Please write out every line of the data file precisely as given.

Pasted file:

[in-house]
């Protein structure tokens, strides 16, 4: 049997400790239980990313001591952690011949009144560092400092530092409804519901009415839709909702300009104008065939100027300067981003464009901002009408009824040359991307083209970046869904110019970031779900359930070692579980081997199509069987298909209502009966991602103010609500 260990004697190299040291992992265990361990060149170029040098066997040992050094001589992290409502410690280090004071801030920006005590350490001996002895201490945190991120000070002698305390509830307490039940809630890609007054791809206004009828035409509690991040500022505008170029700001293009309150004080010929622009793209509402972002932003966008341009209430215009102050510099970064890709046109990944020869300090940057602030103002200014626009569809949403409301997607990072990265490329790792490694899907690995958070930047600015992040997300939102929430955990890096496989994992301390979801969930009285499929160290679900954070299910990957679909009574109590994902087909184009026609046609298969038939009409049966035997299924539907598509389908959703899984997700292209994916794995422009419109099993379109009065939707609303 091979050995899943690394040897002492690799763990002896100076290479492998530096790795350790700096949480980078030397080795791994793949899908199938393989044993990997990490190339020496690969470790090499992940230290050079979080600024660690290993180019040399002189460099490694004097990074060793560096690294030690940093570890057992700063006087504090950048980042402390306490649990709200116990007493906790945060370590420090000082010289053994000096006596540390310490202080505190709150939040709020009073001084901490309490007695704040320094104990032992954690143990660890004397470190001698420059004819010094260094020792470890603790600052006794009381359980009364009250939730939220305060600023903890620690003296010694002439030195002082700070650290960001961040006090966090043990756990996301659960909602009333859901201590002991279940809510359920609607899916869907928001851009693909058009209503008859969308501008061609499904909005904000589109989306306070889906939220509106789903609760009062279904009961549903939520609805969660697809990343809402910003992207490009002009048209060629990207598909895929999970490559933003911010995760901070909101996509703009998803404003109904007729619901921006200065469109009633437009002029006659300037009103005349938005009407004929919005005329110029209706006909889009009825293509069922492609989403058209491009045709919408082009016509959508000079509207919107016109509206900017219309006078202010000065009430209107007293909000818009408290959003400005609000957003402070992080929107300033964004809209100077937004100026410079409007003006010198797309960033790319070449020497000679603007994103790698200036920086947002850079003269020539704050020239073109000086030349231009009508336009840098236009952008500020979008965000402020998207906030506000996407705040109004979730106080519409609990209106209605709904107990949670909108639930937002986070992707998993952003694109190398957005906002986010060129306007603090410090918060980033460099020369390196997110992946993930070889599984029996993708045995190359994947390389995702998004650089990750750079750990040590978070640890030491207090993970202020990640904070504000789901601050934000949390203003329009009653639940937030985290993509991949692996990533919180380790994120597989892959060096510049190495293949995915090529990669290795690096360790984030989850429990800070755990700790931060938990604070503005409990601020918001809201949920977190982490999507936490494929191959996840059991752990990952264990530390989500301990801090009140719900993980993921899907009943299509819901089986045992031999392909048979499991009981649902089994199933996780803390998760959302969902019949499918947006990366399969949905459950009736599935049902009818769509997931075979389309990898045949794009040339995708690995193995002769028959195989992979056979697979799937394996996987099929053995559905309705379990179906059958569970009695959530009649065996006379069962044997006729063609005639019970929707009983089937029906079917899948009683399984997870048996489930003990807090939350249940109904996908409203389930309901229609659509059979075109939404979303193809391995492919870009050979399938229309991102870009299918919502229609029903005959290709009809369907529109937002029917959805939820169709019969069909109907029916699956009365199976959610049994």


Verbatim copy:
[in-house]
């Protein structure tokens, strides 16, 4: 049997400790239980990313001591952690011949009144560092400092530092409804519901009415839709909702300009104008065939100027300067981003464009901002009408009824040359991307083209970046869904110019970031779900359930070692579980081997199509069987298909209502009966991602103010609500 260990004697190299040291992992265990361990060149170029040098066997040992050094001589992290409502410690280090004071801030920006005590350490001996002895201490945190991120000070002698305390509830307490039940809630890609007054791809206004009828035409509690991040500022505008170029700001293009309150004080010929622009793209509402972002932003966008341009209430215009102050510099970064890709046109990944020869300090940057602030103002200014626009569809949403409301997607990072990265490329790792490694899907690995958070930047600015992040997300939102929430955990890096496989994992301390979801969930009285499929160290679900954070299910990957679909009574109590994902087909184009026609046609298969038939009409049966035997299924539907598509389908959703899984997700292209994916794995422009419109099993379109009065939707609303 091979050995899943690394040897002492690799763990002896100076290479492998530096790795350790700096949480980078030397080795791994793949899908199938393989044993990997990490190339020496690969470790090499992940230290050079979080600024660690290993180019040399002189460099490694004097990074060793560096690294030690940093570890057992700063006087504090950048980042402390306490649990709200116990007493906790945060370590420090000082010289053994000096006596540390310490202080505190709150939040709020009073001084901490309490007695704040320094104990032992954690143990660890004397470190001698420059004819010094260094020792470890603790600052006794009381359980009364009250939730939220305060600023903890620690003296010694002439030195002082700070650290960001961040006090966090043990756990996301659960909602009333859901201590002991279940809510359920609607899916869907928001851009693909058009209503008859969308501008061609499904909005904000589109989306306070889906939220509106789903609760009062279904009961549903939520609805969660697809990343809402910003992207490009002009048209060629990207598909895929999970490559933003911010995760901070909101996509703009998803404003109904007729619901921006200065469109009633437009002029006659300037009103005349938005009407004929919005005329110029209706006909889009009825293509069922492609989403058209491009045709919408082009016509959508000079509207919107016109509206900017219309006078202010000065009430209107007293909000818009408290959003400005609000957003402070992080929107300033964004809209100077937004100026410079409007003006010198797309960033790319070449020497000679603007994103790698200036920086947002850079003269020539704050020239073109000086030349231009009508336009840098236009952008500020979008965000402020998207906030506000996407705040109004979730106080519409609990209106209605709904107990949670909108639930937002986070992707998993952003694109190398957005906002986010060129306007603090410090918060980033460099020369390196997110992946993930070889599984029996993708045995190359994947390389995702998004650089990750750079750990040590978070640890030491207090993970202020990640904070504000789901601050934000949390203003329009009653639940937030985290993509991949692996990533919180380790994120597989892959060096510049190495293949995915090529990669290795690096360790984030989850429990800070755990700790931060938990604070503005409990601020918001809201949920977190982490999507936490494929191959996840059991752990990952264990530390989500301990801090009140719900993980993921899907009943299509819901089986045992031999392909048979499991009981649902089994199933996780803390998760959302969902019949499918947006990366399969949905459950009736599935049902009818769509997931075979389309990898045949794009040339995708690995193995002769028959195989992979056979697979799937394996996987099929053995559905309705379990179906059958569970009695959530009649065996006379069962044997006729063609005639019970929707009983089937029906079917899948009683399984997870048996489930003990807090939350249940109904996908409203389930309901229609659509059979075109939404979303193809391995492919870009050979399938229309991102870009299918919502229609029903005959290709009809369907529109937002029917959805939820169709019969069909109907029916699956009365199976959610049994």